Mechanics: Two of the best features in the game in terms of mechanics are the combat/stealth & the exploration. While the combat itself is nothing new, I appreciated the period accurate weapons. Flintlock pistols & black powder muskets make for tense combat, as I spent a lot of time running around like a loon while reloading my guns. Because of this, stealthily taking out enemies is the best option. Betrayer is the only game I can think of that incorporates sound into its stealth. Enemies are more likely to hear you than see you. I loved the ability to use the wind to cover my footsteps & creep closer to enemies. It felt very realistic & made me feel immersed in the world. However, it seemed to vary just how far away enemies could see me, & they had the advantage of homing shots, especially the skeletons. Exploration was also fun, & finding the clues & chests were rewarding. You can locate all of these by sound alone, meaning you never have to use your map if you don’t want. Unfortunately, the rest of the gameplay gets a bit repetitive. You follow the same pattern in each level. There’s no reason to locate all the chests expect to get the gold to buy weapons & ammo, which you don’t even need to do because the best weapons are all found by digging. And while we’re on the subject, why, in a colony composed of farmers & builders, is there only one shovel in the entire state? The only time the game shakes up its formula is at the very end, & then it’s just backtracking. Overall, the combat, stealth & exploration are fun, but I can see a lot of people getting bored with the repetitive nature a few levels in. Score: 3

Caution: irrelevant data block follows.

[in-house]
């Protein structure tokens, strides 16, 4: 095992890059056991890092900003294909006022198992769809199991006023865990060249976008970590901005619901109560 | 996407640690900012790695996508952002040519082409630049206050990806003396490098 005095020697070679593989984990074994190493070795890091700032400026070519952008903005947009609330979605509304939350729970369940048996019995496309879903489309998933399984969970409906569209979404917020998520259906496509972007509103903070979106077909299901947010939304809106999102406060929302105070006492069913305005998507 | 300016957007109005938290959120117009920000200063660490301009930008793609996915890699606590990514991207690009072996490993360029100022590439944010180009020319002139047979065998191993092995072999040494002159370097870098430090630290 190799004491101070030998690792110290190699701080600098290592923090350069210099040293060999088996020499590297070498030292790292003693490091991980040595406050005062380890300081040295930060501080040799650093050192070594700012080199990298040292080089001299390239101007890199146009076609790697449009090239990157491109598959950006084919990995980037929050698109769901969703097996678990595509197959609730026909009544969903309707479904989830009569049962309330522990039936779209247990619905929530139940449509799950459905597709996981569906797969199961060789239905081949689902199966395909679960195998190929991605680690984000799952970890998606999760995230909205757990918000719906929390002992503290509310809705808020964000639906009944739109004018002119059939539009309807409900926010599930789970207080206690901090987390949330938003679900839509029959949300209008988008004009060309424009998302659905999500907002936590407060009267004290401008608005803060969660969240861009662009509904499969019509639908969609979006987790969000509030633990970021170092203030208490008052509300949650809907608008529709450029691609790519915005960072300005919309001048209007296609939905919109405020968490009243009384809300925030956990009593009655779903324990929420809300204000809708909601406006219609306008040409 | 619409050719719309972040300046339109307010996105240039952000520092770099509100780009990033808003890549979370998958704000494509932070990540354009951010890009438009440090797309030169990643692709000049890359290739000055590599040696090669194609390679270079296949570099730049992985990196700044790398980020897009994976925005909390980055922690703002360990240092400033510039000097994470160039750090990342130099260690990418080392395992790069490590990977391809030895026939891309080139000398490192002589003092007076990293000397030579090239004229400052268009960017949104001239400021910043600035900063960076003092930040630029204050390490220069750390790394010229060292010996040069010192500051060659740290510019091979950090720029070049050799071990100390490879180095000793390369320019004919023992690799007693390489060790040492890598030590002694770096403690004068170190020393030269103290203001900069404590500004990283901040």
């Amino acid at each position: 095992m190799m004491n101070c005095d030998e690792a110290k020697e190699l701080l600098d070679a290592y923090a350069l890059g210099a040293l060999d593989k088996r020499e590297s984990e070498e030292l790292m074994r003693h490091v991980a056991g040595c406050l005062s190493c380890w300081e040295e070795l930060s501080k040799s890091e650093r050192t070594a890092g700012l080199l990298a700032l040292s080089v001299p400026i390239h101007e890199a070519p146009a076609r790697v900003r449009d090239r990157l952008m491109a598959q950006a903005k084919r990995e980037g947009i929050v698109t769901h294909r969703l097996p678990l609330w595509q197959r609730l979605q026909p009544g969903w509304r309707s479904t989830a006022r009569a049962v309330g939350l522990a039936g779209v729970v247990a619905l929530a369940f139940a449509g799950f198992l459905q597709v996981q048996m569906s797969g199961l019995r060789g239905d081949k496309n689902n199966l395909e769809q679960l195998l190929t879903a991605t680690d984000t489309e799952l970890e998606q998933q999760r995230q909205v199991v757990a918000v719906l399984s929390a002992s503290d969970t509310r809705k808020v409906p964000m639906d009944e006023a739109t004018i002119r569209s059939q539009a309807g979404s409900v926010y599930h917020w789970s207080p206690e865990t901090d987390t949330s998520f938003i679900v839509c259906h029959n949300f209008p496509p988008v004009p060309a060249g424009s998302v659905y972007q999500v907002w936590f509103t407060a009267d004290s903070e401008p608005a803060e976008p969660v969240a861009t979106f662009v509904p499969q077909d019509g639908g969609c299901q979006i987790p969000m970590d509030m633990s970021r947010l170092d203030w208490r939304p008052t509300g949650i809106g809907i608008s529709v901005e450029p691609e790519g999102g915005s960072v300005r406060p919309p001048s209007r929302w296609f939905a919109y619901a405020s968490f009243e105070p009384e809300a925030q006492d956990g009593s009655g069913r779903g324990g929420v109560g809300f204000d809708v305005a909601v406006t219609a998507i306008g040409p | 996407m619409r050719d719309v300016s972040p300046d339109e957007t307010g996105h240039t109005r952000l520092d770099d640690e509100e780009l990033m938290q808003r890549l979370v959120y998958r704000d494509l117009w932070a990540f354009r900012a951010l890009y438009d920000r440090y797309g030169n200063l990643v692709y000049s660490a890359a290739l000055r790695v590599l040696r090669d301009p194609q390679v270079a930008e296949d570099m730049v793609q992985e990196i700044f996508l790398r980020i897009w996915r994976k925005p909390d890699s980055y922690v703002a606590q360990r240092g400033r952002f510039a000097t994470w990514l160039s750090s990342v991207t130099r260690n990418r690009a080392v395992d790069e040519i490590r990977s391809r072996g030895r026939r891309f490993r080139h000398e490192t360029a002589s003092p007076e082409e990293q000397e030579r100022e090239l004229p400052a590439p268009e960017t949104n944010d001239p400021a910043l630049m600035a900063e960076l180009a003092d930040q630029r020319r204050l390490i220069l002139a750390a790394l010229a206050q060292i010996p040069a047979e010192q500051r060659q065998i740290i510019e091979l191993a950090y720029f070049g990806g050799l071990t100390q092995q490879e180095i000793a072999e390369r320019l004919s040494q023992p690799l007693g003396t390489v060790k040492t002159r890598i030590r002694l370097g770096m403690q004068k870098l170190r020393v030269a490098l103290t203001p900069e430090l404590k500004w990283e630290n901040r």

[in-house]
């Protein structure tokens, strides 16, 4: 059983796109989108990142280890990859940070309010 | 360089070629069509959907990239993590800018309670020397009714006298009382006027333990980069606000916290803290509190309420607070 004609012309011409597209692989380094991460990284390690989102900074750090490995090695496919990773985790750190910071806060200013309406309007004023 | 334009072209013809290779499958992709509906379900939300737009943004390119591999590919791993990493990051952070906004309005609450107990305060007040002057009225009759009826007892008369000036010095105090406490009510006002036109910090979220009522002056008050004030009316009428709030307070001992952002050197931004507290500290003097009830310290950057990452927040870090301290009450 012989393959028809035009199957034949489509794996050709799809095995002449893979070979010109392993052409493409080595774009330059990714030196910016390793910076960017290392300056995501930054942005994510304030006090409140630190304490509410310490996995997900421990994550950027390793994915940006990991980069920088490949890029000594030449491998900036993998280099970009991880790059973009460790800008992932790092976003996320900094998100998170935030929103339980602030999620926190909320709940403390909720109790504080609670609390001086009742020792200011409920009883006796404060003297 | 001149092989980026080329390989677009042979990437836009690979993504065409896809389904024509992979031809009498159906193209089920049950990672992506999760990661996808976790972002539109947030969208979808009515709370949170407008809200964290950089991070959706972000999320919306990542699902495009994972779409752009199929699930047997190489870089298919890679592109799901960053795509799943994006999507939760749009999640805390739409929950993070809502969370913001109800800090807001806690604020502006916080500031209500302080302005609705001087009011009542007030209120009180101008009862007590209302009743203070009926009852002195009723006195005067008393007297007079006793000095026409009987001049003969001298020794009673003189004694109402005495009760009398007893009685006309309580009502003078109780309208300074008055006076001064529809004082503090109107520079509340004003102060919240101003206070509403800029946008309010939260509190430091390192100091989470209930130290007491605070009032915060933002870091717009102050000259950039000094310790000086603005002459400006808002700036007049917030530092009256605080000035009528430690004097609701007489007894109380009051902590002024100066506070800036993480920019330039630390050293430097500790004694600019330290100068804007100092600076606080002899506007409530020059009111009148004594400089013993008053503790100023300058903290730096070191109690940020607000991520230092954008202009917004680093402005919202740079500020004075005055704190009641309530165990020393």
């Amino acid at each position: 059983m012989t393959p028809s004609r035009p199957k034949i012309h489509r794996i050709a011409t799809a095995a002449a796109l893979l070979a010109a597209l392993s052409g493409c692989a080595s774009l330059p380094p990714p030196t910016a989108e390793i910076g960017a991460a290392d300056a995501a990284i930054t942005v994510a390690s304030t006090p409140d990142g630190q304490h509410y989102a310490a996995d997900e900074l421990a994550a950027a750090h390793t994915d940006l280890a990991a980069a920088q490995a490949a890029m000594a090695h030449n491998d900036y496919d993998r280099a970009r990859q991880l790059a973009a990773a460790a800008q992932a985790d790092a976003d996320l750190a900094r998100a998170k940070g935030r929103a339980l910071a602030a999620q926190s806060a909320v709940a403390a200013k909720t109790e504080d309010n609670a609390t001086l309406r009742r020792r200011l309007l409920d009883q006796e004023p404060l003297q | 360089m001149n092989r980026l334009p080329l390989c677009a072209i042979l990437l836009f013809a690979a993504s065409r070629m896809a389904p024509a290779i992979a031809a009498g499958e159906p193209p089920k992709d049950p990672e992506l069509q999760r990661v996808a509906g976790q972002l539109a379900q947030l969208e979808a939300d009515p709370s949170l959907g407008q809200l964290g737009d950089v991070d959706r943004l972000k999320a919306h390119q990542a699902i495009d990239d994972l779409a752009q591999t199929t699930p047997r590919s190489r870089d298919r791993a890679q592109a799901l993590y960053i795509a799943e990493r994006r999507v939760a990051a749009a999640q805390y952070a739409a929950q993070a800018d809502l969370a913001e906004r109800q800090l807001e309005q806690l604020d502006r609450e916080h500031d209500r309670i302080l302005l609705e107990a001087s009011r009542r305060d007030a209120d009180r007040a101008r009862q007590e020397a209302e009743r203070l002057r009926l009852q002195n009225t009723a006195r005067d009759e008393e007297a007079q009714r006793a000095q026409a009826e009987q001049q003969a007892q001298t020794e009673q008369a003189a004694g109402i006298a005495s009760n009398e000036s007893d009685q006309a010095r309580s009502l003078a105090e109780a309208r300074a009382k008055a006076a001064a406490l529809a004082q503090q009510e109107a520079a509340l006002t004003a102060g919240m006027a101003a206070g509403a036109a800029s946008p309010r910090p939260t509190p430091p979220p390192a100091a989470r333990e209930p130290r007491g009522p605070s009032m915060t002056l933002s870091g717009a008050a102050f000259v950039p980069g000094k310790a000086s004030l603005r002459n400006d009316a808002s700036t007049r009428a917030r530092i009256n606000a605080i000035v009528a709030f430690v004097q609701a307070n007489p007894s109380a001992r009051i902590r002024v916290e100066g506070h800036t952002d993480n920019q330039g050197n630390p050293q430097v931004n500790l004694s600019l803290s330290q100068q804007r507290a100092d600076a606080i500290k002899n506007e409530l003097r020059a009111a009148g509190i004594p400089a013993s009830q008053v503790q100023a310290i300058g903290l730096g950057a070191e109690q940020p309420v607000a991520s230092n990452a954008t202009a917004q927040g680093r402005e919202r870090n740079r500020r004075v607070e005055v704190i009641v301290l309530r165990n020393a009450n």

Aesthetics: Definitely Betrayer’s greatest strength. The art style was what attracted me to the title in the first place. The stark black & white world, with bright bits of red to indicate targets (enemies or items) is very eye-catching. The lighting is also quite exceptional, especially in the dark world. It fits the mood of the game perfectly, making you feel tense. The game can be played in color by simply adjusting the color saturation levels, but I feel that goes against what the devs were trying to create. The game looks good, either way, though I do think some of the lighting effects look odd in color. Here are some comparison shots.
The sound is also stellar, as expected given how important it is to the mechanics. There’s no music, allowing you to become immersed in the wild world. This is especially important for locating when enemies are near. Overall, it’s a perfect example of a game’s style supporting its mechanics. Score: 5
Replay Value: Low. I don’t see much reason in playing a second time, & you can continue to explore after the credits in case you want to unlock the achievements. It’s not a long game, either. Depending on how thorough you explore, it’ll take about 8 hours. Score: 2
Overall Score: 3
Final Word: Betrayer excells in its presentation, creating an eerie atmosphere with its unique art style & marrying aesthetics with mechanics, but can become a bit repetitive & lacks a memorable story unless you count confusion. Personally, I recommend it for its uniqueness alone if you can get it on the cheap.
– GamerDameTitle: Betrayer
Developer: Blackpowder Games
Publisher: Blackpowder Games Release Date: March 24, 2014